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Obama Restates His Frustration Over Gun Control


The mass shooting in Oregon prompted this message from President Obama - the politics have to change. In other words, he argues, more innocent Americans will die from gun violence unless voters decide to force their representatives in Washington to take action.


BARACK OBAMA: And you just have to, for a while, be a single-issue voter 'cause that's what is happening on the other side. And that's going to take some time. I mean, the NRA has had a good start.

SIEGEL: The president addressed the issue at length today during a news conference at the White House that was held to announce the resignation of his education secretary, Arne Duncan. NPR White House correspondent Tamara Keith was there. And she joins us now. Tam, what did the president say about guns? Is he going to take any specific actions, for example?

TAMARA KEITH, BYLINE: He says that he has asked his team to scour the law and try to opportunities for him to take executive action. But he feels like really at this point it's all about Congress. And of course he's been saying that for some time now, trying to put pressure on Congress. And there are no signs that Congress is planning to move on that. He did say that voters need to tell their representatives that they care about it, and President Obama also said that he's going to continue making sure that the American public knows that he cares about it.


OBAMA: And so the main thing I'm going to do is I'm going to talk about this on a regular basis, and I will politicize it because our inaction is a political decision that we are making.

KEITH: And of course he has been talking about it. There have been a number of mass shootings while he’s been president, and he's given very similar remarks again and again and again.

SIEGEL: Yeah, and when he spoke about the shootings in Roseburg yesterday, you could see that he was angry. His demeanor sounds a lot more relaxed from what we just heard today.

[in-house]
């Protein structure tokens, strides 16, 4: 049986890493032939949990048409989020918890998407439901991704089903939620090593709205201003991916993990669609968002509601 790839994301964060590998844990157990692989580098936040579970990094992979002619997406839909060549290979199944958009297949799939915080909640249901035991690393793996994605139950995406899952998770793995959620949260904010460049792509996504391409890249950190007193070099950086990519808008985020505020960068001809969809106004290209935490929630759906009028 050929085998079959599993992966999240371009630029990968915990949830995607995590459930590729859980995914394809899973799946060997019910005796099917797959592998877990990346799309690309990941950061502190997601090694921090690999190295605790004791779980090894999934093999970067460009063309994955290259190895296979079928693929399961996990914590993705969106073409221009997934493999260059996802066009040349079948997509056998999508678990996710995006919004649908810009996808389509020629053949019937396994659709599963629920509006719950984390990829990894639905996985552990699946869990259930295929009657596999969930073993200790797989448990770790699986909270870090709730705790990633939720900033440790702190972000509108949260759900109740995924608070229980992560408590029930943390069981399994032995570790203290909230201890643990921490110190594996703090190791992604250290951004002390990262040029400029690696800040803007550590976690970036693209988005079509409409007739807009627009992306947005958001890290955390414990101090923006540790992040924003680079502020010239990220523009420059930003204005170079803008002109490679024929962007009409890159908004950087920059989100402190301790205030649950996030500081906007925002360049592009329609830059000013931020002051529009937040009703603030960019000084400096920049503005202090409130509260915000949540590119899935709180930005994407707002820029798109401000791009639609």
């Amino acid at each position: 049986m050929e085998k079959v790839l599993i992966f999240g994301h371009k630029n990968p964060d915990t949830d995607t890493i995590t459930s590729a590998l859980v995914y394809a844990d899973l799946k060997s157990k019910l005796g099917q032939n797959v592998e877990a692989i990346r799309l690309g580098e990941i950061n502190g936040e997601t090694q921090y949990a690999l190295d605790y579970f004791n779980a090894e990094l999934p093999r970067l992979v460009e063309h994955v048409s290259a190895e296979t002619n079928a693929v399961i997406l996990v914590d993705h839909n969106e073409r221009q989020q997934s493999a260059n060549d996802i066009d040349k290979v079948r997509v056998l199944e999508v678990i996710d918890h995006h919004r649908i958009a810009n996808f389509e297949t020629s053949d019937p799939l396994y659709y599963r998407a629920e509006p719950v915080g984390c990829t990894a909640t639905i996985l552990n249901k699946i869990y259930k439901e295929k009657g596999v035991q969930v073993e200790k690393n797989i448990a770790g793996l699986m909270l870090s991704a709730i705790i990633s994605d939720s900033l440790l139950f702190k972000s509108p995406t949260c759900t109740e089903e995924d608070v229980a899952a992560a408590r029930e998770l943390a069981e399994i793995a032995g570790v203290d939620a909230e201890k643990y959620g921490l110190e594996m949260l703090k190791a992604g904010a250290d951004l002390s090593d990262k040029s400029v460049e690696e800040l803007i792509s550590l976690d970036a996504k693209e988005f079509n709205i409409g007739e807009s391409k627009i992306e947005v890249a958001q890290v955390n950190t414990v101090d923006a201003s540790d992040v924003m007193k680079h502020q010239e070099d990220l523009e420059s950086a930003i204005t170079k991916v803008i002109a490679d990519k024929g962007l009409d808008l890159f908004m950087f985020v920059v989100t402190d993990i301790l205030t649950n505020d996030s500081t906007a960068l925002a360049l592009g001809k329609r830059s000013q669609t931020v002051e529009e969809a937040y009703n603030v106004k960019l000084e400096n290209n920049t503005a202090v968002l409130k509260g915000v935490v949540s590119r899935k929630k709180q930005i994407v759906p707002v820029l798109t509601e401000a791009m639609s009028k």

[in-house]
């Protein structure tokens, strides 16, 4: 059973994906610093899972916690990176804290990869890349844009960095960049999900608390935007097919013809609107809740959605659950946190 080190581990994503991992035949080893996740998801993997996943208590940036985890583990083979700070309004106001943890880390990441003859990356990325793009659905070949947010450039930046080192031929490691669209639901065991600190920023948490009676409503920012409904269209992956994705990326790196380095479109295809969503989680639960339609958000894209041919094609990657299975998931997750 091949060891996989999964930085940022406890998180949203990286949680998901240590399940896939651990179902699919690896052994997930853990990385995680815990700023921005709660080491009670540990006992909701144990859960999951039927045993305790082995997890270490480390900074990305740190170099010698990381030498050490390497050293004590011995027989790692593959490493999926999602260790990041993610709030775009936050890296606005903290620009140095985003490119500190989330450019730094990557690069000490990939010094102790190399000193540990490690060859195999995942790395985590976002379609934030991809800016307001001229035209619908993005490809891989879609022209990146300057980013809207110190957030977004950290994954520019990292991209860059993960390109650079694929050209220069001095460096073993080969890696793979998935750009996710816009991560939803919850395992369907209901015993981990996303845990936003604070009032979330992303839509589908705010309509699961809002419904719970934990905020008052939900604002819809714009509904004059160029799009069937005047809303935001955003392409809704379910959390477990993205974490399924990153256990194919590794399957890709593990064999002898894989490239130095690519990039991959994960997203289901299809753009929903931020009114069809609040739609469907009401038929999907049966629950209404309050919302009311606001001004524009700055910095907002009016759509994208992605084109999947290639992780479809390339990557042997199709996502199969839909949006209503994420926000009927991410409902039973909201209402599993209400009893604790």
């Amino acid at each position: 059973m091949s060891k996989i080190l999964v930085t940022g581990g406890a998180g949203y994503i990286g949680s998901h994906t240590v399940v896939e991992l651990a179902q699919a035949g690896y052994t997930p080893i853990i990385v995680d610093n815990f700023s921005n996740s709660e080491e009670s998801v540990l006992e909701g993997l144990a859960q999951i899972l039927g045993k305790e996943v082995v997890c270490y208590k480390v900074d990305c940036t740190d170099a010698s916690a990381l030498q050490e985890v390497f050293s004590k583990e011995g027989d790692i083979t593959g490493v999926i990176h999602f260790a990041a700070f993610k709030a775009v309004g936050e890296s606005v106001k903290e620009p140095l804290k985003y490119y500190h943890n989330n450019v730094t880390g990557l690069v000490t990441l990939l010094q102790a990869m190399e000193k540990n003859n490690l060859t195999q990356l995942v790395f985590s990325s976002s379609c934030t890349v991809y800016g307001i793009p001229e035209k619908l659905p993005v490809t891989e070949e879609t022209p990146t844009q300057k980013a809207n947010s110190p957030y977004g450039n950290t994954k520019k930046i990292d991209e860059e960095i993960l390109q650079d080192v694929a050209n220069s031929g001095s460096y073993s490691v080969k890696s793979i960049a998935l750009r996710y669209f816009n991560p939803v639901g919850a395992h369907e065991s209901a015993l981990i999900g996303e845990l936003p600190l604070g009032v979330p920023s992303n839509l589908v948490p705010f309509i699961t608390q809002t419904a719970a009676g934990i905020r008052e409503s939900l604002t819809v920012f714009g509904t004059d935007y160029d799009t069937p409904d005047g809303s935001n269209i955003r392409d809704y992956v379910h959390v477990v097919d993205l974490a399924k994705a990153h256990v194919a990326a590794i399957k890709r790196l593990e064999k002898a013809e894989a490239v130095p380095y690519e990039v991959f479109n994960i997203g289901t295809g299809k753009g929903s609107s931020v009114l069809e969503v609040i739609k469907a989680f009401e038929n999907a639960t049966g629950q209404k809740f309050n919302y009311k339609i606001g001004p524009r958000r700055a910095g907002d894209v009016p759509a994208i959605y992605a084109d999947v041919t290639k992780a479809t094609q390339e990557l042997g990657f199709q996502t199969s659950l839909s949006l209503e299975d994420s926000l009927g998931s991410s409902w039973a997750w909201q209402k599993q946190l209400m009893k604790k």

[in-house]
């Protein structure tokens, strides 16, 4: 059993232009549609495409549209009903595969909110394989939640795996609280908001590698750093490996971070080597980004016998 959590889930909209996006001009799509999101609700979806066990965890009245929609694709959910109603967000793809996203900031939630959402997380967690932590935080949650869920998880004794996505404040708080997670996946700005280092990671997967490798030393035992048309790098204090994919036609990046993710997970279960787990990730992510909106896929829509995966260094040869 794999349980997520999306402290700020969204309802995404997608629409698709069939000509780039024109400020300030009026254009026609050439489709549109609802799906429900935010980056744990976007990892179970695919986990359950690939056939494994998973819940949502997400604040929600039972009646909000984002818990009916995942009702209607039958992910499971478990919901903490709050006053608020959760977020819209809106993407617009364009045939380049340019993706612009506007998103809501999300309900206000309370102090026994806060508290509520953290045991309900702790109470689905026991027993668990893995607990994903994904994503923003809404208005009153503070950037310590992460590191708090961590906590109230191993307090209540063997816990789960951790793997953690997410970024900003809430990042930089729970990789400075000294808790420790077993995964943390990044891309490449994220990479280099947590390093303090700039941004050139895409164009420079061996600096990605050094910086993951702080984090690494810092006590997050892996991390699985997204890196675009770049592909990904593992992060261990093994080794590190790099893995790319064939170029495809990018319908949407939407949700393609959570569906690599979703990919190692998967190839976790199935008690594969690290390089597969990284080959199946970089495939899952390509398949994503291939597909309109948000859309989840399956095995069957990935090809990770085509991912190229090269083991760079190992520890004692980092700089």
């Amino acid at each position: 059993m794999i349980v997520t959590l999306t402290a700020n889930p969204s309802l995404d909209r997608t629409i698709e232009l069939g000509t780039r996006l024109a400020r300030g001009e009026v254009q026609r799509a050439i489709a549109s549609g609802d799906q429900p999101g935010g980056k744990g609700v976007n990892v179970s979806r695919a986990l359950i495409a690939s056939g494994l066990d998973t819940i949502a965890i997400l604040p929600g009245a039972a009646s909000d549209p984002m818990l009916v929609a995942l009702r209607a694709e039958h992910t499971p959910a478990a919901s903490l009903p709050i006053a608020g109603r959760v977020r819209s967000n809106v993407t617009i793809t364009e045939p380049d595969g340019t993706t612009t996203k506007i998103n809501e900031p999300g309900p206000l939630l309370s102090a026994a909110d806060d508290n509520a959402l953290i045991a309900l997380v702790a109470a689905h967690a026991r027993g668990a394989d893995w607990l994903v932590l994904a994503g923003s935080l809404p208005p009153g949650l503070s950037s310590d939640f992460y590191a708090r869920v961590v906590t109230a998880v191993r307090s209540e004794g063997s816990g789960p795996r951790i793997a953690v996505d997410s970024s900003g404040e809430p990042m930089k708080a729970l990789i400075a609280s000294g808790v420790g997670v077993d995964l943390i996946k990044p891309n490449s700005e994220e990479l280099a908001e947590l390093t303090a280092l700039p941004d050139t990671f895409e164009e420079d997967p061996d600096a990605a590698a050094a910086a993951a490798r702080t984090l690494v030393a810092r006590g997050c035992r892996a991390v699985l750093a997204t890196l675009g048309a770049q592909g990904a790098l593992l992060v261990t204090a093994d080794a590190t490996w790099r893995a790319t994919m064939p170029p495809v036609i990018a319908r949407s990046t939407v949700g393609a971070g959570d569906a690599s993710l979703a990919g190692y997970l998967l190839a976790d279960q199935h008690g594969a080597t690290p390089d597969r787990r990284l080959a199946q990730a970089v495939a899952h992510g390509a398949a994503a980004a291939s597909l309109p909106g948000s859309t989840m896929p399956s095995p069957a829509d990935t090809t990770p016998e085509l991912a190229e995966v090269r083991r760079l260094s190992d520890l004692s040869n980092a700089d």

KEITH: I think part of that is simply it’s been a day, which obviously isn't a very long time. But also, you have to understand that this was not a normal press conference kind of setting. He had just announced that Arne Duncan was leaving and announced his replacement. And Arne Duncan's children were sitting right there in the front row, and on more than one occasion the president sort of nodded to the children so I think that having kids in the front row sort of changes anyone’s demeanor.

SIEGEL: Yeah. The president also talked about the idea of negotiating with Republicans over a long-term budget deal. What did he have to say about that today?

KEITH: The news that he made here is he says he will not sign another continuing resolution. This would be the short-term budget fix – sort of the kick-the-can-down-the-road fix. He just signed one of those that will keep the government funded and operating through December. He said he’s not doing it again. He wants a budget deal. He also said that he will not negotiate over the debt ceiling. The debt limit, according to the treasury secretary, will be hit within five weeks.

SIEGEL: And another question that reporters raised in this news conference was about Russian airstrikes in Syria which came not long after he met with the Russian president, Vladimir Putin, in New York. What did the president have to say about that?

KEITH: He said that Vladimir Putin is making a mistake. Here's some tape.


OBAMA: Mr. Putin had to go into Syria, not out of strength, but out of weakness because his client, Mr. Assad, was crumbling, and it was insufficient for him simply to send them arms and money.

KEITH: On a couple of occasions the president was asked - Russia has taken airstrikes that have hit the moderate Syrian rebels that the U.S. is working with and are part of the U.S. strategy in Syria. The president was asked, do you have a responsibility to protect them or defend them? He didn’t answer that question specifically, but he did say that he has no intention of getting in a proxy war with Russia in Syria.

SIEGEL: OK. That's NPR's Tamara Keith at the White House. Tam, thanks.

KEITH: You're welcome. Transcript provided by NPR, Copyright NPR.

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